The growing number of non-compliant products from e-commerce businesses has caused a series of problems in the EU market, including unfair competition and consumer risk. The EU subsequently developed the ‘Strategic Agenda 2019-2024’ (which includes Regulation 2019/1020), in order to address the regulation on market surveillance and product compliance. This update ensures that both physical and e-commerce businesses can continue to thrive and that the economic playing field remains fair and compliant.
Regulation (EU) 2019/1020 aims to strengthen the market surveillance of products covered by EU harmonisation legislation. This is to ensure the protection of health and safety, consumers, the environment, and public interests. In the realm of e-commerce, the Regulation means that a ‘fifth’ economic operator will now be included in the supply chain. Traditionally, economic operators were divided into four groups: manufacturers, Authorised Representatives, importers, and distributors. The fifth economic operator now being introduced is the Fulfilment Service Provider. The Fulfilment Service Provider is defined as an operator who is undertaking any two of the following services: warehousing, packaging, addressing, and dispatching, without having ownership of the actual products in question.
Traditionally, e-commerce operators could skirt around the obligations of product compliance and conformity in some cases, if they could identify as any of the aforementioned. Now, it is likely that e-commerce site operators and owners will have to bear some liability in the same way as the four existing roles do. Some of the current responsibilities that Fulfilment Service Providers will also have to take on include:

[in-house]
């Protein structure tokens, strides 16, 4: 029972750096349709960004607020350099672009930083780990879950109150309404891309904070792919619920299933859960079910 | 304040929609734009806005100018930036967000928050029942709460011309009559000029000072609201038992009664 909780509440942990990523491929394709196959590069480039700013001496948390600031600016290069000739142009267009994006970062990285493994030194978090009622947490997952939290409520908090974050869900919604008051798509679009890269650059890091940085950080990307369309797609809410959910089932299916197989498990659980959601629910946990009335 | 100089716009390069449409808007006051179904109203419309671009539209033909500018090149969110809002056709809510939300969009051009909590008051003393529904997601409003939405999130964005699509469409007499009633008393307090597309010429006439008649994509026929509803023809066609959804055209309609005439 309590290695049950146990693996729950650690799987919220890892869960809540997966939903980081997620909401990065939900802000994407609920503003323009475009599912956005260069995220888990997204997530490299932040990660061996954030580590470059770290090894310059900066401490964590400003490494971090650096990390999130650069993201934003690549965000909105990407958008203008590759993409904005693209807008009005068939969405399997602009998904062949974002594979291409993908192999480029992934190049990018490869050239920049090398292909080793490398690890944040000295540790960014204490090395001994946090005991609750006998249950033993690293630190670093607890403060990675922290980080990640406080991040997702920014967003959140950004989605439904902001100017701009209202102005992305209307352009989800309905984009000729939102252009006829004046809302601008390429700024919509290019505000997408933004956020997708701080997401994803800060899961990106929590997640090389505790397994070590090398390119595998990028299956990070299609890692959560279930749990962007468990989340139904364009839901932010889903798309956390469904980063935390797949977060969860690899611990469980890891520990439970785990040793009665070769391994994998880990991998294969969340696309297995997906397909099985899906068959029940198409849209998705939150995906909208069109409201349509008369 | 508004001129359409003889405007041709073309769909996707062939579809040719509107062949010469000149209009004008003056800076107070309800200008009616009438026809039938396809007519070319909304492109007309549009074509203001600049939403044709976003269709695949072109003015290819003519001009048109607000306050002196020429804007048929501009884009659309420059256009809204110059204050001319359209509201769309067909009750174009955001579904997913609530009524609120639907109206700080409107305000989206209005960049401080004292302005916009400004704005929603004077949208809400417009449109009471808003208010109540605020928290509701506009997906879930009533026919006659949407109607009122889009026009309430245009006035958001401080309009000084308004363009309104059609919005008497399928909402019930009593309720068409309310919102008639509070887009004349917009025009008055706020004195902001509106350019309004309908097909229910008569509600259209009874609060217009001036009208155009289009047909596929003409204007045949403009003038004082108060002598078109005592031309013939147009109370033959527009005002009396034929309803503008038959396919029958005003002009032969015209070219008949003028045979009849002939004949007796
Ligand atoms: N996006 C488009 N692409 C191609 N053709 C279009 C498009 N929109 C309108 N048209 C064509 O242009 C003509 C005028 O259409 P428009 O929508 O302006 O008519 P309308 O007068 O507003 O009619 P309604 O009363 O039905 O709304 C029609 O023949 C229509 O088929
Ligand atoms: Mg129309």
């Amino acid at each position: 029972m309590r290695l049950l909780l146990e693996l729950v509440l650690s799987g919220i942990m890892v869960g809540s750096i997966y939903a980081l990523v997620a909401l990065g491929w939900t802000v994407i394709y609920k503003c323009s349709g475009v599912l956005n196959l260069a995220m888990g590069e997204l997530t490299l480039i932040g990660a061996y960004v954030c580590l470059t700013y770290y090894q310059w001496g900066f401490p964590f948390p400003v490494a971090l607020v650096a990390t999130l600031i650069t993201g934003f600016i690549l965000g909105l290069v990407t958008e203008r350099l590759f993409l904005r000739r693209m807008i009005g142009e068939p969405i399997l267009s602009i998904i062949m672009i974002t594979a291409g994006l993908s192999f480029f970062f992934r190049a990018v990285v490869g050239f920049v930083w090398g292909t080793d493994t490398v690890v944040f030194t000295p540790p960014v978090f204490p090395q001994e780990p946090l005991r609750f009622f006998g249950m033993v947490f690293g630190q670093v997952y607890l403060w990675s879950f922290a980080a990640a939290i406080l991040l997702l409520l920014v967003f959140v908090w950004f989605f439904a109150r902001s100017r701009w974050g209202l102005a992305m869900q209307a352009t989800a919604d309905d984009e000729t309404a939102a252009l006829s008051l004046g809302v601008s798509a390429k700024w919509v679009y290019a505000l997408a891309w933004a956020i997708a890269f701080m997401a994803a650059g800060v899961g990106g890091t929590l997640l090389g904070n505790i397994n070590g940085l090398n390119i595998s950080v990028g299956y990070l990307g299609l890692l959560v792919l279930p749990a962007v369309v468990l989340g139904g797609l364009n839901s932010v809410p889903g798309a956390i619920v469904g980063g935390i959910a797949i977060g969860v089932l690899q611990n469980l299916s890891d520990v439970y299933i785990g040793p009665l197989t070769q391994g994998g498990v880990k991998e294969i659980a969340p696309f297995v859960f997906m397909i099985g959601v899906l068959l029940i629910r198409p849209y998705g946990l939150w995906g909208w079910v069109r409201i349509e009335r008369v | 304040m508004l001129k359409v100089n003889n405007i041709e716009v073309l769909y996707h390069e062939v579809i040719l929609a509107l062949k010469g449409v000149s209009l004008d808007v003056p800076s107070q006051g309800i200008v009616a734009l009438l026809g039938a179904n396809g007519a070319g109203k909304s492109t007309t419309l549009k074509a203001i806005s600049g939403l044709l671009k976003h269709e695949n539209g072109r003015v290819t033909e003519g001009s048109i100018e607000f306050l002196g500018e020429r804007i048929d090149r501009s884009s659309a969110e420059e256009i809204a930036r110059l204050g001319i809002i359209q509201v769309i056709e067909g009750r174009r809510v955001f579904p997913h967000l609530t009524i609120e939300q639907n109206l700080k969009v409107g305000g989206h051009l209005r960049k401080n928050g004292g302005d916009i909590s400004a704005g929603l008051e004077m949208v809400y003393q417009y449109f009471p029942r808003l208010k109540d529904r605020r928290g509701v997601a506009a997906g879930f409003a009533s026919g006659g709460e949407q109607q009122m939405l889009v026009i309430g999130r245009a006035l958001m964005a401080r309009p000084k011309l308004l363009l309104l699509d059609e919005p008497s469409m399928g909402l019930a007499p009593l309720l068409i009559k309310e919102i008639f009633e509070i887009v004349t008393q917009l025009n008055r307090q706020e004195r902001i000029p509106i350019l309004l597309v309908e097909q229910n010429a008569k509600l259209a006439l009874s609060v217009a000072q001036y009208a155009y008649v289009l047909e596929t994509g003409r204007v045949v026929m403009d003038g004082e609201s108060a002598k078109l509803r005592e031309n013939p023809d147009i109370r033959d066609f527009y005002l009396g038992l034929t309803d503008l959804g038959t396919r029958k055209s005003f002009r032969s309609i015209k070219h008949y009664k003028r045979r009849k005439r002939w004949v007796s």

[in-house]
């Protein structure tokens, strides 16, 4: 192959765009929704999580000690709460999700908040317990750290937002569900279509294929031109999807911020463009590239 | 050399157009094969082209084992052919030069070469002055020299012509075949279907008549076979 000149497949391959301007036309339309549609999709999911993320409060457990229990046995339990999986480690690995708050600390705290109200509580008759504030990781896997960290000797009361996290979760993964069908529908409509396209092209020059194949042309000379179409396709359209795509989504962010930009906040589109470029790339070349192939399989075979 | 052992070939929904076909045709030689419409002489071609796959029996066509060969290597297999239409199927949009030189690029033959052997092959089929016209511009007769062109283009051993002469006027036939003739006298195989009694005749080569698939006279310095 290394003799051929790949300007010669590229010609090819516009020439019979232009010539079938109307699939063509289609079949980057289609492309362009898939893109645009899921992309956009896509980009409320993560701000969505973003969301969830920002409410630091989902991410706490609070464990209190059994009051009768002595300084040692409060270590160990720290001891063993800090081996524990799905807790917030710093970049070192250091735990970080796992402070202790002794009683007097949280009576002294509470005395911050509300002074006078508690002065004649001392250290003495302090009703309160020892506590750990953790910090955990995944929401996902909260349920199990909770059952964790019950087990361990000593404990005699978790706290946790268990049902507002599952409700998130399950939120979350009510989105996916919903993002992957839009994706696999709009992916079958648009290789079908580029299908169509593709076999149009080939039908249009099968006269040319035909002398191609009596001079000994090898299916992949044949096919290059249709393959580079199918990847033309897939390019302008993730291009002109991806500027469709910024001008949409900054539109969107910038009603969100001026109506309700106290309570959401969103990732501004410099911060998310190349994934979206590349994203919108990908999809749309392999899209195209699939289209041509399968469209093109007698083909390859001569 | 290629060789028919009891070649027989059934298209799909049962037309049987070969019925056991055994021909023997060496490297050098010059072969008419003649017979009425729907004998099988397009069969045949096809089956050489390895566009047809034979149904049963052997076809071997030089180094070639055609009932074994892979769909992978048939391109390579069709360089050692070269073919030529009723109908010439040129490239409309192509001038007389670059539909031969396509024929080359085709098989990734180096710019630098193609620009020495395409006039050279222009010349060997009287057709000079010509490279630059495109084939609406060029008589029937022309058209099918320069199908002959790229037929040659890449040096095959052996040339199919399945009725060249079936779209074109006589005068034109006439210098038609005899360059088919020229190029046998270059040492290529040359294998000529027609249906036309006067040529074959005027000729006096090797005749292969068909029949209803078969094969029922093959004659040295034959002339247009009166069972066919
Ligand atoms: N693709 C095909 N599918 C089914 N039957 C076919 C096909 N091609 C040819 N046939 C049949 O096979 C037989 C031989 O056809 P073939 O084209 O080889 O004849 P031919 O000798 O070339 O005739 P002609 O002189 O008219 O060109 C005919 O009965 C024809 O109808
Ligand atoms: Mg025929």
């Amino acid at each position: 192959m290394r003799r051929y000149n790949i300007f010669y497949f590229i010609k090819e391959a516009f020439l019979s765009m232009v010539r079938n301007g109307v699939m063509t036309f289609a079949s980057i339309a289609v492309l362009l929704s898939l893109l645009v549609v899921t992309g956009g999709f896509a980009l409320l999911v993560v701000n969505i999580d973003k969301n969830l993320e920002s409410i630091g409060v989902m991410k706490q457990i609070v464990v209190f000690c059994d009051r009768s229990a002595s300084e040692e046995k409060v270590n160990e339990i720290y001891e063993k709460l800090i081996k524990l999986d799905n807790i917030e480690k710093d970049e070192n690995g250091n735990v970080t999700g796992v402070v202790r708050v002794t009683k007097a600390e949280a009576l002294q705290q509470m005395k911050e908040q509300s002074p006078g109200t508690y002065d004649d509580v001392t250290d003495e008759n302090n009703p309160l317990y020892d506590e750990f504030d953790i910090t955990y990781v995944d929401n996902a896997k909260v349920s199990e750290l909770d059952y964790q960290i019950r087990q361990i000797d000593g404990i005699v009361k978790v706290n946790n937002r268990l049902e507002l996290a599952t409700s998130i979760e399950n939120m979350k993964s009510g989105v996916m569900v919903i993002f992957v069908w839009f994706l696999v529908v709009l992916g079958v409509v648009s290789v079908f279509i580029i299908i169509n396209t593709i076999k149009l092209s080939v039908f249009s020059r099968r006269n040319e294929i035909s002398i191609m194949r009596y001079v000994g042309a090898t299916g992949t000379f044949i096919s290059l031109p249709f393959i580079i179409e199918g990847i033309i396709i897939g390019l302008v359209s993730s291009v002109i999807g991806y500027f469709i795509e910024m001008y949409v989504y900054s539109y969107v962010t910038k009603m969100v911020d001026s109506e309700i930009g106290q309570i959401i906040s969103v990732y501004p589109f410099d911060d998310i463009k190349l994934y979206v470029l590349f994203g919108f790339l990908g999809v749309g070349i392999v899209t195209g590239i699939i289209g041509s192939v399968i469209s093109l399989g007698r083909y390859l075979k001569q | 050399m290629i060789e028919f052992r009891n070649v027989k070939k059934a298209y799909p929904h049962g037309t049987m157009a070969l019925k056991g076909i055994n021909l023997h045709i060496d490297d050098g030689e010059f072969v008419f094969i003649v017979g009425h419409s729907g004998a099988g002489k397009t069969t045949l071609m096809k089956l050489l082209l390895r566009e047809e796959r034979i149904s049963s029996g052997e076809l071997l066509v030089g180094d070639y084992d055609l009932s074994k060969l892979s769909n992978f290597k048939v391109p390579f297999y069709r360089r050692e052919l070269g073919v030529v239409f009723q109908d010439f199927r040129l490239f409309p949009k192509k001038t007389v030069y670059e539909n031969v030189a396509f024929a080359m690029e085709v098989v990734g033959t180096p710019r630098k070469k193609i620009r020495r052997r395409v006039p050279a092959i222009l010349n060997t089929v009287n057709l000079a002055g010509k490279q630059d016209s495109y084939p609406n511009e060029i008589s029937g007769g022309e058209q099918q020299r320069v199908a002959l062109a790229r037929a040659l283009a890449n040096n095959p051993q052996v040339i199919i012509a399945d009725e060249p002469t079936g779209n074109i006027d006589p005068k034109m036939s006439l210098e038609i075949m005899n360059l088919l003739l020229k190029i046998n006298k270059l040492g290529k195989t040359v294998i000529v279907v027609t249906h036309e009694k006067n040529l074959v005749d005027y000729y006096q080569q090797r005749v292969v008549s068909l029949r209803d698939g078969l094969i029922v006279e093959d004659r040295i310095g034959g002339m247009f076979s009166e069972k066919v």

- Maintaining EU conformity (such as a Declaration of Conformity) and performance declarations, and presenting technical documentation to authorities upon request
- Informing authorities when they believe a product poses a risk
- Cooperating with authorities and taking corrective actions relating to product faults, recalls or non-compliance.
Products may also not be offered for sale to EU consumers without an Economic Operator established in the EU. This is probably the most impactful change for e-commerce operators. Unless non-EU third-party retail companies have economic operators within the EU, they will not be authorised to sell products in the region. An example of such an Economic Operator could be an EU Authorised Representative.
A Fulfilment Service Provider will only be considered the economic operator when none of the other economic operators are established in the EU. In other words, when there is no manufacturer, importer or authorised representative based in the EU. The Fulfilment Service Provider must fulfil at least two of the services mentioned earlier. Whether they are considered the economic operator, the Fulfilment Service Provider should make arrangements with their clients if they are the economic operator. Fulfilment Service Providers do not automatically have a connection with the manufacturer of the product, meaning that the correct compliance measures will need to be taken into account and assessed thoroughly. Otherwise, they will not be able to fulfil the requirements of the Market Surveillance Regulation.
Essentially, it is important that e-commerce operators take necessary action and establish correct methods to ensure that their product distribution, packaging, and manufacturing remain compliant when importing to the EU. At Certification Experts, we can help you to ensure that your products meet these standards and remain compliant with this regulation.